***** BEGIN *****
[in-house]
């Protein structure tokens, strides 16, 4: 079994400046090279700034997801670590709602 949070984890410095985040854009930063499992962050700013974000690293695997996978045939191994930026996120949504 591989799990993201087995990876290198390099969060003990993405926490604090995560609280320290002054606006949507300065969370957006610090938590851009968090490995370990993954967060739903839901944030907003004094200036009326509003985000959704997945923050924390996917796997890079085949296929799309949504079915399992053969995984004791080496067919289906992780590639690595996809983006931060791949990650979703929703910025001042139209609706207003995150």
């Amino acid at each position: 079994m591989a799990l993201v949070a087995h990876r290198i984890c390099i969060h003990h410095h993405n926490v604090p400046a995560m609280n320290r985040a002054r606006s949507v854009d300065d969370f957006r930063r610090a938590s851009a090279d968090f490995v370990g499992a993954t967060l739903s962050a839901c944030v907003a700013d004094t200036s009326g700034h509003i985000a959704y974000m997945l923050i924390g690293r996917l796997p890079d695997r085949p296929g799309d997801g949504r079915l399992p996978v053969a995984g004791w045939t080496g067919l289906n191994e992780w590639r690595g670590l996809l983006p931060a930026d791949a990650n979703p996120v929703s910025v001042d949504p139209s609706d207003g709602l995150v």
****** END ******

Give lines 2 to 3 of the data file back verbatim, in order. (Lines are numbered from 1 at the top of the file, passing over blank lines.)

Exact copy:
């Protein structure tokens, strides 16, 4: 079994400046090279700034997801670590709602 949070984890410095985040854009930063499992962050700013974000690293695997996978045939191994930026996120949504 591989799990993201087995990876290198390099969060003990993405926490604090995560609280320290002054606006949507300065969370957006610090938590851009968090490995370990993954967060739903839901944030907003004094200036009326509003985000959704997945923050924390996917796997890079085949296929799309949504079915399992053969995984004791080496067919289906992780590639690595996809983006931060791949990650979703929703910025001042139209609706207003995150």
């Amino acid at each position: 079994m591989a799990l993201v949070a087995h990876r290198i984890c390099i969060h003990h410095h993405n926490v604090p400046a995560m609280n320290r985040a002054r606006s949507v854009d300065d969370f957006r930063r610090a938590s851009a090279d968090f490995v370990g499992a993954t967060l739903s962050a839901c944030v907003a700013d004094t200036s009326g700034h509003i985000a959704y974000m997945l923050i924390g690293r996917l796997p890079d695997r085949p296929g799309d997801g949504r079915l399992p996978v053969a995984g004791w045939t080496g067919l289906n191994e992780w590639r690595g670590l996809l983006p931060a930026d791949a990650n979703p996120v929703s910025v001042d949504p139209s609706d207003g709602l995150v």